The town of Paris was struck by three residential fires in November.  On Nov. 5 a five-year-old child lost his life when fire quickly spread through his family’s home on Western Avenue. The fire started from a spark from welding equipment. On Nov. 20 a garage on Stearns Hills Road was flattened after fire spread from a woodstove. Then, on Thanksgiving Day two people were taken to the hospital when an early morning fire destroyed a home on Oxford Street.

Randy Jack, veteran of the Army Reserves and the Air National Guard, talked with the Advertiser Democrat about his experience in military service between 1974 and 2003 and about his role as chaplain of the Ring-McKeen American Legion post 151. From training recruits in marksmanship to cooking duty in Iraq to helping veterans through the Legion, Jack overcame a 4F classification as a draftee to serve his country.

The Oxford Hills Vikings varsity football team, ranked No. 2, lined up in the Class A state championship game against No. 1 seed Thornton Academy on Nov. 20. The only team to beat Oxford Hills during the regular season, the Golden Trojans dispatched the Vikings for a second time to claim the trophy and championship.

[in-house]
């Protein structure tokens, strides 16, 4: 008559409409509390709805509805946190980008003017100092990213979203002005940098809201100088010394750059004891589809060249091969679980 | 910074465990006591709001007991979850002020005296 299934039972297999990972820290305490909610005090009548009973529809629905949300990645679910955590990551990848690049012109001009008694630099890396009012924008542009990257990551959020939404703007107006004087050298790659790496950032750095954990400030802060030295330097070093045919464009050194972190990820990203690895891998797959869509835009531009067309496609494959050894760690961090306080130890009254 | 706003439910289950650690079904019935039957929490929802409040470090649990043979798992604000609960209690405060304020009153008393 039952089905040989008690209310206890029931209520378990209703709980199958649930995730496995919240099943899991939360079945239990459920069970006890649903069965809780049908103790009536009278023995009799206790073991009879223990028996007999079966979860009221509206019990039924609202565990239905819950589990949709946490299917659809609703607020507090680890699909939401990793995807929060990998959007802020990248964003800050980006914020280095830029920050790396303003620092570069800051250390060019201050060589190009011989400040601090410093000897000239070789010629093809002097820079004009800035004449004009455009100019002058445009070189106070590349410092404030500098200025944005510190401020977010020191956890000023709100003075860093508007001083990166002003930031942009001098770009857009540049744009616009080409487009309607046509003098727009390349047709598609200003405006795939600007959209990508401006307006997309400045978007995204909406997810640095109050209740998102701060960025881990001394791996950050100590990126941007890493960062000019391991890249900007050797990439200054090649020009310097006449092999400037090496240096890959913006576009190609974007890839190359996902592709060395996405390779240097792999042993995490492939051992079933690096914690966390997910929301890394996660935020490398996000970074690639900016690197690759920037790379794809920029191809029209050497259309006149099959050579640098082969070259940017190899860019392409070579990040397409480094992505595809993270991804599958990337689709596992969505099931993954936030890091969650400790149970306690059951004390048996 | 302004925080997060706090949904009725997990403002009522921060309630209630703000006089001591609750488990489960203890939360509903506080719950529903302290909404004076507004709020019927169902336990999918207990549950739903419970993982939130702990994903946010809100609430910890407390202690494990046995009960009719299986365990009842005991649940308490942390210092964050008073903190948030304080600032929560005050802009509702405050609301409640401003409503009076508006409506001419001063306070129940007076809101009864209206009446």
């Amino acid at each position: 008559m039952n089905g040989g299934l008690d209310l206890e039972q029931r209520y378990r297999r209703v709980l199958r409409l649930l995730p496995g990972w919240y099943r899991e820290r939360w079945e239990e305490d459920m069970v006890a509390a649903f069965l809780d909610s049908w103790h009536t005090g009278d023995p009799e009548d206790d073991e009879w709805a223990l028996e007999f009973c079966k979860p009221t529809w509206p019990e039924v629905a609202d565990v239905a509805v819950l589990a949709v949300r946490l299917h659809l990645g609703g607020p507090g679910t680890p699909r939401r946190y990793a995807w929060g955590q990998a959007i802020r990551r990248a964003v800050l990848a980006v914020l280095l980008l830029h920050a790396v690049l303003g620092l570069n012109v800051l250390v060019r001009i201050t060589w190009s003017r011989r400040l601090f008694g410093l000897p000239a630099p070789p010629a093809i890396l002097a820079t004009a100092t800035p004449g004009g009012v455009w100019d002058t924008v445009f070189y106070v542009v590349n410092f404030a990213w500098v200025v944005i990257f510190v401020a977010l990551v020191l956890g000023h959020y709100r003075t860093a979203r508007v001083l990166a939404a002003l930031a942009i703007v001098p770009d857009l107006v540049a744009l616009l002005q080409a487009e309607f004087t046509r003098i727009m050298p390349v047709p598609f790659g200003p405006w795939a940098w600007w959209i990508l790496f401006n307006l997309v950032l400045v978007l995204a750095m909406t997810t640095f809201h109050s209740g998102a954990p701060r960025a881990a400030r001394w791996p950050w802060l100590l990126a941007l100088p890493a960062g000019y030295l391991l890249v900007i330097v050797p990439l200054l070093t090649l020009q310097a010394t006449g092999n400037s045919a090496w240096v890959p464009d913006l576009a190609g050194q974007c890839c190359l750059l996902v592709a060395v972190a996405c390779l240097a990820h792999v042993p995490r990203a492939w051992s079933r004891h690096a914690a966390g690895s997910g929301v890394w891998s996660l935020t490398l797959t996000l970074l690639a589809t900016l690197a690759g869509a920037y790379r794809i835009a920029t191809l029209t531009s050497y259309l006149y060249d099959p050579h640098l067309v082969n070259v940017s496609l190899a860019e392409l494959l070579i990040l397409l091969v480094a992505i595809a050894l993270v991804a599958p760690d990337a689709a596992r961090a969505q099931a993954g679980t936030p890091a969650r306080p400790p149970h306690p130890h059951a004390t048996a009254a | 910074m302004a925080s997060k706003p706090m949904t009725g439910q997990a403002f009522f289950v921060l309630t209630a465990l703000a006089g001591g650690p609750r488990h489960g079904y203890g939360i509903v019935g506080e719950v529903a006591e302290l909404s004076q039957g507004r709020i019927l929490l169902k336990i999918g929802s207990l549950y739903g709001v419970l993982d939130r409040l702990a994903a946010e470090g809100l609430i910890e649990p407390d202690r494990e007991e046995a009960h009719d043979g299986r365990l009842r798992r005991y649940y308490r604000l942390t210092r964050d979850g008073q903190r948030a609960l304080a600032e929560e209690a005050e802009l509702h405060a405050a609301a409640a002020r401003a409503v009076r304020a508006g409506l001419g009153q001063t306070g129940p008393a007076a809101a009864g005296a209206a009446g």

Capping off more than a year of dysfunction, when Buckfield Town Clerk Melissa Worf tendered her resignation with a 30-day notice, new Town Manager Lorna Nichols refused to accept the terms and instructed her to leave for good 24 hours later. The town’s turbulence continued the following week when residents learned that officials had miscalculated property exemption values, turning the welcome news of a $3 drop in the mil rate into the reality that taxpayers will still have to pay the $3, plus another 60 cents in the coming year.

Christy Gardner of Mission Working Dogs doles out rawhide treats to Moxie, center, her retired service dog, while the rest of the pack wait for theirs at her home in Oxford. Nicole Carter/Advertiser Democrat file

A Christmas tradition returned on Nov. 27 with the Oxford Chamber of Commerce once again holding its annual Christmas Parade. Cancelled in 2020 due to COVID-19, old favorites returned and new organizations joined in the fun, including Mission Working Dogs, the Oxford-based nonprofit dedicated to matching both veterans and civilians with PTSD or mobility challenges with service dogs.